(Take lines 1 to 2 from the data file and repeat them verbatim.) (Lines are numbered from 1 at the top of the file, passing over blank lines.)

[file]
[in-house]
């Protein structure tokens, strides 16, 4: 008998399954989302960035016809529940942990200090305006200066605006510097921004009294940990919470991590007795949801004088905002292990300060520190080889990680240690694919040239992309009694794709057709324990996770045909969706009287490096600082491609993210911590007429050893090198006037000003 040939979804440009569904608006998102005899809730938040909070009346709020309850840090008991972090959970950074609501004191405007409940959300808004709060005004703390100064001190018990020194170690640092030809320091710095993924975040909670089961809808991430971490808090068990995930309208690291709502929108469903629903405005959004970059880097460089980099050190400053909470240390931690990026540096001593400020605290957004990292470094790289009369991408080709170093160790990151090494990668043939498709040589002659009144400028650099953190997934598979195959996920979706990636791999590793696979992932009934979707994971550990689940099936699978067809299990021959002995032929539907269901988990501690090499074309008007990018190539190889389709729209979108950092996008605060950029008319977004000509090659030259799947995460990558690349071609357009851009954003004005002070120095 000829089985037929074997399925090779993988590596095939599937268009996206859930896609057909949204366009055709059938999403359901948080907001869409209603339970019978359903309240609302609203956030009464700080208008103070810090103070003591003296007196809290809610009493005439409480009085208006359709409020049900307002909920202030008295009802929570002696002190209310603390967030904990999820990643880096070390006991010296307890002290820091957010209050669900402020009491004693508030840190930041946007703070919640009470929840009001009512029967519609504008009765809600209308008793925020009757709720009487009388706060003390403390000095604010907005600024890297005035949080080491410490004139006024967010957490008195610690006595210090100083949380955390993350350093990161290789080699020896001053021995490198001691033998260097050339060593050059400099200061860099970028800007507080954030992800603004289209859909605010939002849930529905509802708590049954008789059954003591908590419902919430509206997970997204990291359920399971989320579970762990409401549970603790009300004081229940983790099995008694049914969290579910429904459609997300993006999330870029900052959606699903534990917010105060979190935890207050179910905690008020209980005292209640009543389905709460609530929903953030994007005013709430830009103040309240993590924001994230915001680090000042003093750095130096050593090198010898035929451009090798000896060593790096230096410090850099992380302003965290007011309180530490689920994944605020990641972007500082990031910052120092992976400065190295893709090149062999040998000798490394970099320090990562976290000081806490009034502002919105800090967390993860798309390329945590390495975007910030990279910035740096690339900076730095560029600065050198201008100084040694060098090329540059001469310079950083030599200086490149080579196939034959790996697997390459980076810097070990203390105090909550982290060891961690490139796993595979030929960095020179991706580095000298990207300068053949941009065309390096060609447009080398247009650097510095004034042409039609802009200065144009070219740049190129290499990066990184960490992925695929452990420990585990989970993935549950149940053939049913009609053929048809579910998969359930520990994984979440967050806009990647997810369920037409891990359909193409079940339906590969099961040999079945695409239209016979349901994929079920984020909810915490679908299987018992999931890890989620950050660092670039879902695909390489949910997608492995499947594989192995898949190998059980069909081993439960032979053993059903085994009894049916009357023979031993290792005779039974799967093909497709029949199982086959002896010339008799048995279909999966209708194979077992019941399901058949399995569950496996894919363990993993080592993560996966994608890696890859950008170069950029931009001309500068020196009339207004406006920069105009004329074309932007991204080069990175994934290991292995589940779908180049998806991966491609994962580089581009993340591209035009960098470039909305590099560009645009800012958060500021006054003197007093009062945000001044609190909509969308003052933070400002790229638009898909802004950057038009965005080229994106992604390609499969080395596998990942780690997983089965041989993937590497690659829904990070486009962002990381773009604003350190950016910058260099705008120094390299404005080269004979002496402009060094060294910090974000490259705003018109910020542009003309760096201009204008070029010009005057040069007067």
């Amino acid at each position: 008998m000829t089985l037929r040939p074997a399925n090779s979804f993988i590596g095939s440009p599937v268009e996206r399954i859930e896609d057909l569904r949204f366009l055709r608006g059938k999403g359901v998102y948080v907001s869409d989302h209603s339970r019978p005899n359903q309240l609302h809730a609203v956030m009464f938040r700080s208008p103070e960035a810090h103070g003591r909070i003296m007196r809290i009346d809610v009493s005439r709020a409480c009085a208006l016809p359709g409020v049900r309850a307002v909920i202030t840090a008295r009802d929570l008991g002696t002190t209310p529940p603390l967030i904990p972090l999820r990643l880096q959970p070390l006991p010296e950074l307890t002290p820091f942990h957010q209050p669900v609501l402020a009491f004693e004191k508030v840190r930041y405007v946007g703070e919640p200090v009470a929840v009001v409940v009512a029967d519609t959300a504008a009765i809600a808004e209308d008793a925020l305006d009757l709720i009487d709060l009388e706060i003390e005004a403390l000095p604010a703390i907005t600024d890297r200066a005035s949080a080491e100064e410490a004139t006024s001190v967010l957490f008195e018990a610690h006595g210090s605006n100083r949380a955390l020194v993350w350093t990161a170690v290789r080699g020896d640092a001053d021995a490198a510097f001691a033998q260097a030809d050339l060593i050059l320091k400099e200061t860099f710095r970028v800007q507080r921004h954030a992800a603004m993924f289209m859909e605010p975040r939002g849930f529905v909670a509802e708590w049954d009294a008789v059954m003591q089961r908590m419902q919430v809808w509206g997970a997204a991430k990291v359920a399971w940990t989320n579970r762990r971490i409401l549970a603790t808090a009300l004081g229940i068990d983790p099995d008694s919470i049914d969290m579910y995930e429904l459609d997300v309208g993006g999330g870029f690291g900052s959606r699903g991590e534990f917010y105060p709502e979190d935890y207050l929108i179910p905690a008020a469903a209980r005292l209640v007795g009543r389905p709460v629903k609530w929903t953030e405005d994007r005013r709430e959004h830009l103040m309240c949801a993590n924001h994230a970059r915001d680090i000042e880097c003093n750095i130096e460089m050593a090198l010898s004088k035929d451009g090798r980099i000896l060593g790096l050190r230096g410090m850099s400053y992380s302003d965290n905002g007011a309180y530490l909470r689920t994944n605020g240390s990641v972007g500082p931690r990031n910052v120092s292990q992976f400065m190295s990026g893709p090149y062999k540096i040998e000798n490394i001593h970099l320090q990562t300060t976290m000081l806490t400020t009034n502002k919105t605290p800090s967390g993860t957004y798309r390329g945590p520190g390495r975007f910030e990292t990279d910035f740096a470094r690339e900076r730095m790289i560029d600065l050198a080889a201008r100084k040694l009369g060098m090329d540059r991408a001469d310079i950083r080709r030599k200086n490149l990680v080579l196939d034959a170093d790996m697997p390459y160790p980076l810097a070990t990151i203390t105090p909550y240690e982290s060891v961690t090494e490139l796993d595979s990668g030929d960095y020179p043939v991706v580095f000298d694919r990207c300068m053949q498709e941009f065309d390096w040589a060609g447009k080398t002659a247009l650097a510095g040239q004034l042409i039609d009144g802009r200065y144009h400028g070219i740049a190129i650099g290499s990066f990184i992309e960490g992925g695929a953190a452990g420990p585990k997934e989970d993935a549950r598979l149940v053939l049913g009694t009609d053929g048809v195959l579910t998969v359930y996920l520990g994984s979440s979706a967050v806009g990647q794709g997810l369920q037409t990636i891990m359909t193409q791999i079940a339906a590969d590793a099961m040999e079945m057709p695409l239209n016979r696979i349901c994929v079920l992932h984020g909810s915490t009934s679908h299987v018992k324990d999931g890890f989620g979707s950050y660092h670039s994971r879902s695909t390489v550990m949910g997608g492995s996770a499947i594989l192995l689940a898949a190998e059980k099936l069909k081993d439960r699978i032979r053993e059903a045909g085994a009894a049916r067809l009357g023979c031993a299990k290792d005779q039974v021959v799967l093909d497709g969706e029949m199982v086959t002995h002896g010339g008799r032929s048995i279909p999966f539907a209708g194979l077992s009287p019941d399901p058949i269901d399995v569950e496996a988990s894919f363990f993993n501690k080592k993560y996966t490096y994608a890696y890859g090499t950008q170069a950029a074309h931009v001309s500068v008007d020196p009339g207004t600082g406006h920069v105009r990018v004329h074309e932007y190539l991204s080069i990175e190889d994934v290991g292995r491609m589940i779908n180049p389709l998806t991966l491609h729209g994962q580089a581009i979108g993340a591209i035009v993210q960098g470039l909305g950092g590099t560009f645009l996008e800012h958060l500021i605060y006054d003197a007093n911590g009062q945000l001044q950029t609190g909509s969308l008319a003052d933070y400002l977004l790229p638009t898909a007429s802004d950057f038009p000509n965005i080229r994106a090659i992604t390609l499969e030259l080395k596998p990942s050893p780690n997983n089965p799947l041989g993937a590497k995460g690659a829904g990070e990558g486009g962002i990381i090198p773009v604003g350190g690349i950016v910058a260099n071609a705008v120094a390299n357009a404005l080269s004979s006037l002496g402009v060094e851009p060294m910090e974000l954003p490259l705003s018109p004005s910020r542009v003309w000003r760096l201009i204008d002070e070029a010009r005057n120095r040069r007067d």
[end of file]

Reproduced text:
[in-house]
């Protein structure tokens, strides 16, 4: 008998399954989302960035016809529940942990200090305006200066605006510097921004009294940990919470991590007795949801004088905002292990300060520190080889990680240690694919040239992309009694794709057709324990996770045909969706009287490096600082491609993210911590007429050893090198006037000003 040939979804440009569904608006998102005899809730938040909070009346709020309850840090008991972090959970950074609501004191405007409940959300808004709060005004703390100064001190018990020194170690640092030809320091710095993924975040909670089961809808991430971490808090068990995930309208690291709502929108469903629903405005959004970059880097460089980099050190400053909470240390931690990026540096001593400020605290957004990292470094790289009369991408080709170093160790990151090494990668043939498709040589002659009144400028650099953190997934598979195959996920979706990636791999590793696979992932009934979707994971550990689940099936699978067809299990021959002995032929539907269901988990501690090499074309008007990018190539190889389709729209979108950092996008605060950029008319977004000509090659030259799947995460990558690349071609357009851009954003004005002070120095 000829089985037929074997399925090779993988590596095939599937268009996206859930896609057909949204366009055709059938999403359901948080907001869409209603339970019978359903309240609302609203956030009464700080208008103070810090103070003591003296007196809290809610009493005439409480009085208006359709409020049900307002909920202030008295009802929570002696002190209310603390967030904990999820990643880096070390006991010296307890002290820091957010209050669900402020009491004693508030840190930041946007703070919640009470929840009001009512029967519609504008009765809600209308008793925020009757709720009487009388706060003390403390000095604010907005600024890297005035949080080491410490004139006024967010957490008195610690006595210090100083949380955390993350350093990161290789080699020896001053021995490198001691033998260097050339060593050059400099200061860099970028800007507080954030992800603004289209859909605010939002849930529905509802708590049954008789059954003591908590419902919430509206997970997204990291359920399971989320579970762990409401549970603790009300004081229940983790099995008694049914969290579910429904459609997300993006999330870029900052959606699903534990917010105060979190935890207050179910905690008020209980005292209640009543389905709460609530929903953030994007005013709430830009103040309240993590924001994230915001680090000042003093750095130096050593090198010898035929451009090798000896060593790096230096410090850099992380302003965290007011309180530490689920994944605020990641972007500082990031910052120092992976400065190295893709090149062999040998000798490394970099320090990562976290000081806490009034502002919105800090967390993860798309390329945590390495975007910030990279910035740096690339900076730095560029600065050198201008100084040694060098090329540059001469310079950083030599200086490149080579196939034959790996697997390459980076810097070990203390105090909550982290060891961690490139796993595979030929960095020179991706580095000298990207300068053949941009065309390096060609447009080398247009650097510095004034042409039609802009200065144009070219740049190129290499990066990184960490992925695929452990420990585990989970993935549950149940053939049913009609053929048809579910998969359930520990994984979440967050806009990647997810369920037409891990359909193409079940339906590969099961040999079945695409239209016979349901994929079920984020909810915490679908299987018992999931890890989620950050660092670039879902695909390489949910997608492995499947594989192995898949190998059980069909081993439960032979053993059903085994009894049916009357023979031993290792005779039974799967093909497709029949199982086959002896010339008799048995279909999966209708194979077992019941399901058949399995569950496996894919363990993993080592993560996966994608890696890859950008170069950029931009001309500068020196009339207004406006920069105009004329074309932007991204080069990175994934290991292995589940779908180049998806991966491609994962580089581009993340591209035009960098470039909305590099560009645009800012958060500021006054003197007093009062945000001044609190909509969308003052933070400002790229638009898909802004950057038009965005080229994106992604390609499969080395596998990942780690997983089965041989993937590497690659829904990070486009962002990381773009604003350190950016910058260099705008120094390299404005080269004979002496402009060094060294910090974000490259705003018109910020542009003309760096201009204008070029010009005057040069007067």